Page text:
Getting our LGs to work again
Once again, the Imo State government has placed its local government councils into the hands of unelected chairmen. It was like a volte face, having announced earlier that it was beginning a process that would lead to the conduct of local government elections in the state. The government’s earlier stand was indeed cheering to those who had followed the turbulent times in the grassroots government for more than a decade.
It’s the same scenario playing out in almost all the 774 local government areas in the federation. The local government palaver is an age-old problem that has caused a huge setback in most states of the federation since the return of democracy in the nation’s governance. Experience has shown that the state governors enjoy the status of lords over the local government chairmen in their states. The governments are emboldened by the clause in the local government reforms that gives them an oversight function on the local governments as well as provides a joint accounting system between the states and local governments.
In as much as this clause had been provided to check recklessness among chairmen in the local governments, writers of the constitution apparently did not take cognizance of the checks and balances that also exist in the third tier government that also runs in three arms, namely the executive, the legislature and the judiciary.
Moves are being made to grant full autonomy to the local governments and it is expected that every stakeholder without ulterior motives should back the legislation which is still pending before the National Assembly. Localities, as a matter of fact, should be allowed to take their destiny in their hands and chart a course for themselves on issues of development and security. And, to a large extent, the emergence of elected officials to run our local governments has the potentials to address the instability besetting these councils.
During the Olusegun Obasanjo presidency, which incidentally kicked off the present unbroken streak of democratically elected administrations in Nigeria, the squabble between states and local governments led to delayed payment of primary school teachers, both serving and retired.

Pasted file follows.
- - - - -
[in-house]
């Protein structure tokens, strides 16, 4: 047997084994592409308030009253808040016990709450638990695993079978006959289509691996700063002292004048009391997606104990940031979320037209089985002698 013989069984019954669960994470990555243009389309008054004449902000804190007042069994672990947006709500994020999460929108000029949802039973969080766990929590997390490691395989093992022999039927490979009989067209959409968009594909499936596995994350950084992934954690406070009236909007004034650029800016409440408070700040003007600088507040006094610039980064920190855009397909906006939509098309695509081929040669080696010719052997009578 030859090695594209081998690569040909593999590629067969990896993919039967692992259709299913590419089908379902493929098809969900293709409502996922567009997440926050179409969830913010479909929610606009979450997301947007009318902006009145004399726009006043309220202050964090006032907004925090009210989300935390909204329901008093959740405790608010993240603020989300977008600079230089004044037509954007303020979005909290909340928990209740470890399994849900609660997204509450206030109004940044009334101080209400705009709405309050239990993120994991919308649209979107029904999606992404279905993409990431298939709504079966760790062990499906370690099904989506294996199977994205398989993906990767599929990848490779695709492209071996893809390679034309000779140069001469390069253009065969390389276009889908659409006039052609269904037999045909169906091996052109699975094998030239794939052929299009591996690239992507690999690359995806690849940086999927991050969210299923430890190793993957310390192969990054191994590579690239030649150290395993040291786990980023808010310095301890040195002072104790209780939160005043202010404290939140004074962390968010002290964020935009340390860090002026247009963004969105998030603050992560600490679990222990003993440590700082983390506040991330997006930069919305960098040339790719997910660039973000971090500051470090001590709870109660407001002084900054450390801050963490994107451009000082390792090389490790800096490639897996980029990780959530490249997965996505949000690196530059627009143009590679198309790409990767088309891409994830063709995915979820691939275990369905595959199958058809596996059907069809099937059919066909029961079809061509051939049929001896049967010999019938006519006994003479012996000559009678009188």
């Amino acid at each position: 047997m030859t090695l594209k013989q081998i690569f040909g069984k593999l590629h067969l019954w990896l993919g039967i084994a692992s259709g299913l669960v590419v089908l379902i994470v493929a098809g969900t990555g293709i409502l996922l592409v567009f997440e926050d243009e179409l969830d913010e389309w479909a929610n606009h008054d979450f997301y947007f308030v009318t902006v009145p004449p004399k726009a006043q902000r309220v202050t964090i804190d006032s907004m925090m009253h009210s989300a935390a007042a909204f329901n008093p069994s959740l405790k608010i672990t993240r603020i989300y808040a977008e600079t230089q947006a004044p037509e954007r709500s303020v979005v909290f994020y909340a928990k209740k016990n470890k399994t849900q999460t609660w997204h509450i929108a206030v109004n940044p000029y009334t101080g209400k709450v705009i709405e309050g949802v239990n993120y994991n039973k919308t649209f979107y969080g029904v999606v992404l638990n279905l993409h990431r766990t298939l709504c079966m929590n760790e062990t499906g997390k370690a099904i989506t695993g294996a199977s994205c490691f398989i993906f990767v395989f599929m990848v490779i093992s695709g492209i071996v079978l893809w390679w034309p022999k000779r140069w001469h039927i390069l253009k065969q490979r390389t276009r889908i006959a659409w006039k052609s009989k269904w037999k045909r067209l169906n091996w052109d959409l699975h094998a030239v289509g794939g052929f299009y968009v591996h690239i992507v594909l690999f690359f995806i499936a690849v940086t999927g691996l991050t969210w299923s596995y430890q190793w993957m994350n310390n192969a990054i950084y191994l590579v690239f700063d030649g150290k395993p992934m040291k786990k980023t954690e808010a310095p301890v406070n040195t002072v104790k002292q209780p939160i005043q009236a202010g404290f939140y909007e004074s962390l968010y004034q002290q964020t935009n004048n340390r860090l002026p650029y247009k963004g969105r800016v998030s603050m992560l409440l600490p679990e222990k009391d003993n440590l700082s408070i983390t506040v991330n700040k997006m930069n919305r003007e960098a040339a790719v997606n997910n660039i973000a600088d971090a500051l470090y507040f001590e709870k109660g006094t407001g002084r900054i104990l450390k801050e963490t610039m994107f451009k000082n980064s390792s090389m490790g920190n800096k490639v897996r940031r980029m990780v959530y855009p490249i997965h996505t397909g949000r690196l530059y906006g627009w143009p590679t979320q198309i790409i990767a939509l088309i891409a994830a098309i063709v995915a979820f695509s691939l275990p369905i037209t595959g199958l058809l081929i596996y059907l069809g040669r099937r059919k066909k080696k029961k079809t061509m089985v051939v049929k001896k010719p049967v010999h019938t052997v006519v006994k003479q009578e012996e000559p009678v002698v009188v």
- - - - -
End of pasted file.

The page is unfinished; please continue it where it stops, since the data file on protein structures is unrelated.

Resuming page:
Obviously, funds allocated for this purpose, which was usually subjected to the control of the states, were brazenly misappropriated by the state governments.
As a measure against the unhealthy development, the Federal Government then undertook the direct payment of these teachers and pensioners as well as the direct funding of primary schools, thereby bypassing the states.
Things shaped up within the period of implementation of this measure until a gang-up of governors took the Federal Government to court. Life in the local governments was to take another plunge with the victory of the governors in court as salaries and pensions gradually returned to the state of mirage.
In Imo State, the worst happened when the Rochas Okorocha administration decided to pool state and local government allocations together for use on somewhat nebulous projects, leaving barely enough for salaries of staff in the councils.
The major distraction in that administration, which apparently ended as soon as its tenure elapsed, was the introduction of an ill-conceived Community Government Councils (CGCs) on the basis of autonomous communities. Because they were poorly arranged, the CGCs made no significant impact. They rather left the local government councils shattered and impotent as they were bereft of funds. This brazen violation of the nation’s constitution went under the carpet without consequences.
Elections held at the twilight of that administration were highly controversial as they suffered apathy and were practically boycotted by every political party but the All Progressives Congress (APC). Besides, they were held just as litigations had gone in favour of the sacked Ikedi Ohakim group of local government officials who also came into power in controversial circumstances. The Ihedioha administration, perhaps, fell into the same pit when it sacked the Rochas gang and did not immediately organize elections to legitimize the governments in the grassroots.
Gov. Uzodinma would have struck the right cord had he decided to hold elections instead of using interim management committees that are susceptible to the manipulation of governors who appointed them. Only when elections are held and are seen to have been democratically conducted, and the people’s choices are allowed to prevail, will the good times in our local government areas be seen to have run a full circle.
At this moment though, we must admit that COVID-19 is yet occupying our minds, our airwaves and the pages of our tabloids. A post-COVID-19 war era should see the states preparing earnestly for this all important election which has the capacity to calm frayed nerves as well as obviate impending legal fireworks in many of our states.
One more thing, the presiding governor in the affected states must rise above the petty, domineering spirit of past governors and hold sincerely free and fair local government elections devoid of manipulations and impositions in the name of building political structures. If this happens, then Imo should be ready to smile.
Dr. Odu writes from Owerri, Imo State. Email: [email protected]